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  • Lindsey Norine

Sticky Table

Updated: Mar 21

Insatiable Eyes Fixed on the Future

Our table has an identity crisis. It is not a kitchen table, as it does not reside in the kitchen. It can’t be named after the room where it lives anyway because it is in the living room that doubles as a dining room and also happens to be the front entryway. It isn’t just a table for eating either, since it often moonlights as a desk, painting easel, mail archive, and library.


This table has a talent for never being quite the right size. When the extra leaves are added, I am made acutely aware of my postpartum tummy pooch as I suck in, trying to wriggle past to get to the kitchen (probably for more dark chocolate). Without its leaves, something is always falling off when we clear enough space to feed our one and two year olds. All homeless items seem to find their way to our table’s vintage surface: toddler artwork, that swimsuit from Target I didn’t want to try on in the store but definitely need to return ASAP, and the odd toy that I promised to put a new battery in (but will probably just hide when no one is looking). The beautiful hand-turned legs upholding our table—lovingly handed down from my grandma—are nearly always covered in fingerprints and a bit of mystery jelly.

I find myself resenting our faithful table as I pick up the familiar clutter and wash its surface for the fourth time today. I move the chairs to vacuum, again, and my thoughts wander to my ideal future home, complete with an actual dining area, entryway, and maybe booster seats not permanently affixed to half of the chairs we own.


I sit and turn my gaze to my phone, and the longing for the future grows. I scroll my social media feed and see others with beautiful tables under lofted ceilings positioned just so within their open floor-plans. And look, they also have a trendy capsule wardrobes, more intentional activities for their child, a squad of equally manicured friends, and photos from their extravagant vacation destination. Other moms seem to be finding a way to make their workouts happen, go on family hikes, make healthy and delicious meals, organize their homes, and somehow have hair that isn’t just washed but actually shines. When will I arrive at their level? When will I be a mom that has enough? Does enough? Is enough?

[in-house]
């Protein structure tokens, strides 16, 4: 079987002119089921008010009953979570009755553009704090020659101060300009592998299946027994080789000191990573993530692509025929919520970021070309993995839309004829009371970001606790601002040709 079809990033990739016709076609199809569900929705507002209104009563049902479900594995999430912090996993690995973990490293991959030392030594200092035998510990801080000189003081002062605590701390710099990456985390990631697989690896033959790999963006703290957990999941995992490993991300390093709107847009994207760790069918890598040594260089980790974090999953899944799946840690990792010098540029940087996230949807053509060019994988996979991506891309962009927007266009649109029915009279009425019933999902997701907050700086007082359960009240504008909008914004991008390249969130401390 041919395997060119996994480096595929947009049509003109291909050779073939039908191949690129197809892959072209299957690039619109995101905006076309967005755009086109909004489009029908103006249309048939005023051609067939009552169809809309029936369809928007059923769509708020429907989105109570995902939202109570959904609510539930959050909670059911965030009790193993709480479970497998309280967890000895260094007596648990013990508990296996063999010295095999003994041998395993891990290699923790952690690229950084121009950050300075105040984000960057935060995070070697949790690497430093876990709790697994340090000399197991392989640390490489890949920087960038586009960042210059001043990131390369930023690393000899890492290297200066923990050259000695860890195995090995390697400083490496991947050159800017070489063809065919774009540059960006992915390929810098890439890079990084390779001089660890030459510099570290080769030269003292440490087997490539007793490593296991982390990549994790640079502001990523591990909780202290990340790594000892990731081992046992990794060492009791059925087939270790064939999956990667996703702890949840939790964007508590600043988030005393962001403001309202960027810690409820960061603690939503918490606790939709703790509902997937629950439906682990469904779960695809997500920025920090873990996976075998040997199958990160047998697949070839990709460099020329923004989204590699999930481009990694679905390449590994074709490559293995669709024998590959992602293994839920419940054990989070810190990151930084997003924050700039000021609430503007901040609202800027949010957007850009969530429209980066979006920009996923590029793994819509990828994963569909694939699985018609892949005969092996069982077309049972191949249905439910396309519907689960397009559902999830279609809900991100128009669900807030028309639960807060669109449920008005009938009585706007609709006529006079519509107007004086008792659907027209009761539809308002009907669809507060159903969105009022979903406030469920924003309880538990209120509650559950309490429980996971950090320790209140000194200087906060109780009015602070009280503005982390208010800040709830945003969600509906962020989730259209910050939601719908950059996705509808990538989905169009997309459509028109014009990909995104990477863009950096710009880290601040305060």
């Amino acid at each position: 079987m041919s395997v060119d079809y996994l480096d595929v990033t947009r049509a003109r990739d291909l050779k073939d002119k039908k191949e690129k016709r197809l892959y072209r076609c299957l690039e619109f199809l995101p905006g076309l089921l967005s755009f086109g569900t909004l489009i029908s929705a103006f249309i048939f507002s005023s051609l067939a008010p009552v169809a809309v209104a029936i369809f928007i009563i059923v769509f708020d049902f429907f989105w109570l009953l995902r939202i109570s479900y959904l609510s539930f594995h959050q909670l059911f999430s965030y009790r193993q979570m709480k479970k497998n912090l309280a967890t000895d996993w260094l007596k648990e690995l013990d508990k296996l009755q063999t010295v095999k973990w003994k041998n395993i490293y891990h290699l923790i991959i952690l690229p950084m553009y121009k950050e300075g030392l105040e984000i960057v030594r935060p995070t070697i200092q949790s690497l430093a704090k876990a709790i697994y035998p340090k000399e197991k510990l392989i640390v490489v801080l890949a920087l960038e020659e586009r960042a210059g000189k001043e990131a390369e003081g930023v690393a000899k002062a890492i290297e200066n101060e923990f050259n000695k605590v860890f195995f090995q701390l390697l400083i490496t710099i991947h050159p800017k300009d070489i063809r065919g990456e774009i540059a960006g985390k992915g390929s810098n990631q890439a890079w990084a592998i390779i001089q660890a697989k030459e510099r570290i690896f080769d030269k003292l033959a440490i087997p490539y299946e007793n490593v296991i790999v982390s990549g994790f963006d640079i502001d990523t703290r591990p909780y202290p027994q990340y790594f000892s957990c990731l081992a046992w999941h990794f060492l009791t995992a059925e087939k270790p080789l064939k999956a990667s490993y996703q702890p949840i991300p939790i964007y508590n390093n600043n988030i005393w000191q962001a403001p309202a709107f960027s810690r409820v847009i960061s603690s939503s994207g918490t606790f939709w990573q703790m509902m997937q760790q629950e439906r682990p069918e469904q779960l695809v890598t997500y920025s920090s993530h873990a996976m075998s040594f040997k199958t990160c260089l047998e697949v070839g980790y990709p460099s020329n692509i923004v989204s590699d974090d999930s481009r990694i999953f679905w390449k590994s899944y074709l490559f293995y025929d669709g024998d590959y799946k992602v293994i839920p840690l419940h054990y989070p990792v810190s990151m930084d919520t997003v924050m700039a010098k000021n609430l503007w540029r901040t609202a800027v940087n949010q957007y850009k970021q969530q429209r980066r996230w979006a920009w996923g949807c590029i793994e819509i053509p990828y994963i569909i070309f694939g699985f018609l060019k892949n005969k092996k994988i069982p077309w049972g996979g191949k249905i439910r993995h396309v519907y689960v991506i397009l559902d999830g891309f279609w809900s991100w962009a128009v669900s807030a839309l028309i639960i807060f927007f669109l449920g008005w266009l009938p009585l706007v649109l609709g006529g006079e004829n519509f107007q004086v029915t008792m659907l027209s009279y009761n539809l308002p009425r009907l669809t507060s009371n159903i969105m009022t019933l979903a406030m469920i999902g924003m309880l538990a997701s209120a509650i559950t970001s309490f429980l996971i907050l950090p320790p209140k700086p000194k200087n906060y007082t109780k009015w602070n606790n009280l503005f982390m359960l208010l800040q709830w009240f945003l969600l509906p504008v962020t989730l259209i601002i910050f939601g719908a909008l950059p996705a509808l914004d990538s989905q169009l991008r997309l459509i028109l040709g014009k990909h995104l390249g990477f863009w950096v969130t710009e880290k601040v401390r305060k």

“Stop.” The voice of the Lord silences the clamor in my mind.

“Look at the birds of the air: they neither sow nor reap nor gather into barns, and yet your heavenly Father feeds them. Are you not of more value than they? And which of you by being anxious can add a single hour to his span of life?” (Matthew 6:26). Jesus’ words snap my eyes away from the magnetic pull of the fallen world.


The constant pursuit of more is the siren song of our culture. Achievement is king. This toxic mindset is the enemy’s greatest weapon. Satan’s first move against humanity was to deceive Eve into believing the perfect bounty God provided was not enough. It creeps into our minds, burrowing into the cracks and settling over every surface.


My ears perk at the enemy's words and I sink into comparison. Covetous thoughts permeate my heart and I start to think I could do God's job better myself. What he has blessed me with is not enough. If only my prayers were answered when and how I asked, then I would be satisfied. But gazing upon the created and ignoring the creator will always lead to emptiness.


My small, sticky table in my cozy little home home is the corner of the world that God has perfectly chosen for my family right now. He has ordained me to be the keeper of the people and mess inside these walls and I get the honor of creating order out of this chaos every day. The smeared fingerprints are a reminder of the hands I get to hold everyday. They speak of God’s faithfulness in bringing children into our lives. The crumbs speak of God’s provision to feed our family. The toys remind me that there is laughter here, and that we get to play as well as work. The clutter is proof that we are doing life together—face to face, the four of us—around this table.


As much as it can make me grumble, I know there will come a day that I will miss this table. I will miss the loud, gleeful, hard, beautiful chaos of these little years in our first home. It is so easy to look ahead and put my hope in the next stage, but God is reminding me to look around and marvel. Thank you, Lord, for our home where we are growing a family. Thank you for your good and perfect gifts.


Today I spent the time to sort the clutter, scrub the surface, and place a vase with cut flowers from our garden in the center of my table. There will be long stretches of life when my table can look like this everyday, a peaceful and tidy reminder that everything is in its place. But for now I will praise God, enjoy this brief repose, and welcome the coming mess with a smile.

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